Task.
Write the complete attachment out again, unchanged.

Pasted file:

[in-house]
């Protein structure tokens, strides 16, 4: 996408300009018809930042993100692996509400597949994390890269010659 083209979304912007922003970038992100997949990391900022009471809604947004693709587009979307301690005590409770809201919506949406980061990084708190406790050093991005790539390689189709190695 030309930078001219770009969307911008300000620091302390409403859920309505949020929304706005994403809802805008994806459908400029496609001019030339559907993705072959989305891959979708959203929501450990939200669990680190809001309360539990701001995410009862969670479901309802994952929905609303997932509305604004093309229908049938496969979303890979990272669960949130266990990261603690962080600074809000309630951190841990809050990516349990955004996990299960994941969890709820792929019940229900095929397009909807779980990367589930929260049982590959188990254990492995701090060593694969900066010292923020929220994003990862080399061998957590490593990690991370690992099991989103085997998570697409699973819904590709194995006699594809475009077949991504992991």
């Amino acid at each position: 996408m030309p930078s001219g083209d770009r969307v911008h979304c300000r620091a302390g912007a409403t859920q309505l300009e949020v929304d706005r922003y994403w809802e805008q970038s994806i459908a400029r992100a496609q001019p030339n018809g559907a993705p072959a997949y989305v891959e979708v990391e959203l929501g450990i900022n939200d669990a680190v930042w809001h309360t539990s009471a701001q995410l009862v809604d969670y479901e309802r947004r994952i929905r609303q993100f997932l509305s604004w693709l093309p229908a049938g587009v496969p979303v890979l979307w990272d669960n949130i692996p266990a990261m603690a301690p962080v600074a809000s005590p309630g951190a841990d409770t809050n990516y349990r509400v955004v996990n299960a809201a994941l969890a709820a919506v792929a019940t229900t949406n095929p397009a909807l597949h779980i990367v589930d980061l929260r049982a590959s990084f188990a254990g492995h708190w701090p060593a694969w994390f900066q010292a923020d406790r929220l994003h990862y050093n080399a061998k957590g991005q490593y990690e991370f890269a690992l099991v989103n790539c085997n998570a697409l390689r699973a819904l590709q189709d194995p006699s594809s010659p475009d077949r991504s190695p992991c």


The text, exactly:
[in-house]
């Protein structure tokens, strides 16, 4: 996408300009018809930042993100692996509400597949994390890269010659 083209979304912007922003970038992100997949990391900022009471809604947004693709587009979307301690005590409770809201919506949406980061990084708190406790050093991005790539390689189709190695 030309930078001219770009969307911008300000620091302390409403859920309505949020929304706005994403809802805008994806459908400029496609001019030339559907993705072959989305891959979708959203929501450990939200669990680190809001309360539990701001995410009862969670479901309802994952929905609303997932509305604004093309229908049938496969979303890979990272669960949130266990990261603690962080600074809000309630951190841990809050990516349990955004996990299960994941969890709820792929019940229900095929397009909807779980990367589930929260049982590959188990254990492995701090060593694969900066010292923020929220994003990862080399061998957590490593990690991370690992099991989103085997998570697409699973819904590709194995006699594809475009077949991504992991």
């Amino acid at each position: 996408m030309p930078s001219g083209d770009r969307v911008h979304c300000r620091a302390g912007a409403t859920q309505l300009e949020v929304d706005r922003y994403w809802e805008q970038s994806i459908a400029r992100a496609q001019p030339n018809g559907a993705p072959a997949y989305v891959e979708v990391e959203l929501g450990i900022n939200d669990a680190v930042w809001h309360t539990s009471a701001q995410l009862v809604d969670y479901e309802r947004r994952i929905r609303q993100f997932l509305s604004w693709l093309p229908a049938g587009v496969p979303v890979l979307w990272d669960n949130i692996p266990a990261m603690a301690p962080v600074a809000s005590p309630g951190a841990d409770t809050n990516y349990r509400v955004v996990n299960a809201a994941l969890a709820a919506v792929a019940t229900t949406n095929p397009a909807l597949h779980i990367v589930d980061l929260r049982a590959s990084f188990a254990g492995h708190w701090p060593a694969w994390f900066q010292a923020d406790r929220l994003h990862y050093n080399a061998k957590g991005q490593y990690e991370f890269a690992l099991v989103n790539c085997n998570a697409l390689r699973a819904l590709q189709d194995p006699s594809s010659p475009d077949r991504s190695p992991c």